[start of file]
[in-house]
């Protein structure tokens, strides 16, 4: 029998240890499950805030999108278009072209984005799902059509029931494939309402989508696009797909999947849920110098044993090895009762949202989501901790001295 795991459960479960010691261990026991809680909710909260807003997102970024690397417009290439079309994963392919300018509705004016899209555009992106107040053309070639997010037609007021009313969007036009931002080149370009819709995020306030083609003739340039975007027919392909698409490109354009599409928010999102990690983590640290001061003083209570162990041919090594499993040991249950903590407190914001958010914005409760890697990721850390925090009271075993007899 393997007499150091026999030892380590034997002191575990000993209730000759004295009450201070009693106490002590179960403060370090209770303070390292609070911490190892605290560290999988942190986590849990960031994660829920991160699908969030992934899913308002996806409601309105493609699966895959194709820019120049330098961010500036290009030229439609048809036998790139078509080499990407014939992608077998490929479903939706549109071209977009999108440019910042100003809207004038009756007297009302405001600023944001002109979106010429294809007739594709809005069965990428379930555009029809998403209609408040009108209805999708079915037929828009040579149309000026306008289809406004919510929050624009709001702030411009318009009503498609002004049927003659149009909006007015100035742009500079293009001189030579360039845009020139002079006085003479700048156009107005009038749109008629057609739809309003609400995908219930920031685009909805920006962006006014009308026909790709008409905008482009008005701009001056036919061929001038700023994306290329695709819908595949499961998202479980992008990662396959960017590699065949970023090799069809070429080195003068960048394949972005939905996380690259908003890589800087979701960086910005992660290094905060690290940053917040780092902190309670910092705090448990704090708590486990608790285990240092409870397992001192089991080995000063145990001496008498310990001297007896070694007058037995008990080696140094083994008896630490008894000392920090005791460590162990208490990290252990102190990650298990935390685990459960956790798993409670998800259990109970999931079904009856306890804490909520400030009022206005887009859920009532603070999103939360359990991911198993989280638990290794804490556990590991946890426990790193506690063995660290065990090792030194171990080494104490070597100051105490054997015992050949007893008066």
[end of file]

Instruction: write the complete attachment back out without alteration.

[in-house]
């Protein structure tokens, strides 16, 4: 029998240890499950805030999108278009072209984005799902059509029931494939309402989508696009797909999947849920110098044993090895009762949202989501901790001295 795991459960479960010691261990026991809680909710909260807003997102970024690397417009290439079309994963392919300018509705004016899209555009992106107040053309070639997010037609007021009313969007036009931002080149370009819709995020306030083609003739340039975007027919392909698409490109354009599409928010999102990690983590640290001061003083209570162990041919090594499993040991249950903590407190914001958010914005409760890697990721850390925090009271075993007899 393997007499150091026999030892380590034997002191575990000993209730000759004295009450201070009693106490002590179960403060370090209770303070390292609070911490190892605290560290999988942190986590849990960031994660829920991160699908969030992934899913308002996806409601309105493609699966895959194709820019120049330098961010500036290009030229439609048809036998790139078509080499990407014939992608077998490929479903939706549109071209977009999108440019910042100003809207004038009756007297009302405001600023944001002109979106010429294809007739594709809005069965990428379930555009029809998403209609408040009108209805999708079915037929828009040579149309000026306008289809406004919510929050624009709001702030411009318009009503498609002004049927003659149009909006007015100035742009500079293009001189030579360039845009020139002079006085003479700048156009107005009038749109008629057609739809309003609400995908219930920031685009909805920006962006006014009308026909790709008409905008482009008005701009001056036919061929001038700023994306290329695709819908595949499961998202479980992008990662396959960017590699065949970023090799069809070429080195003068960048394949972005939905996380690259908003890589800087979701960086910005992660290094905060690290940053917040780092902190309670910092705090448990704090708590486990608790285990240092409870397992001192089991080995000063145990001496008498310990001297007896070694007058037995008990080696140094083994008896630490008894000392920090005791460590162990208490990290252990102190990650298990935390685990459960956790798993409670998800259990109970999931079904009856306890804490909520400030009022206005887009859920009532603070999103939360359990991911198993989280638990290794804490556990590991946890426990790193506690063995660290065990090792030194171990080494104490070597100051105490054997015992050949007893008066």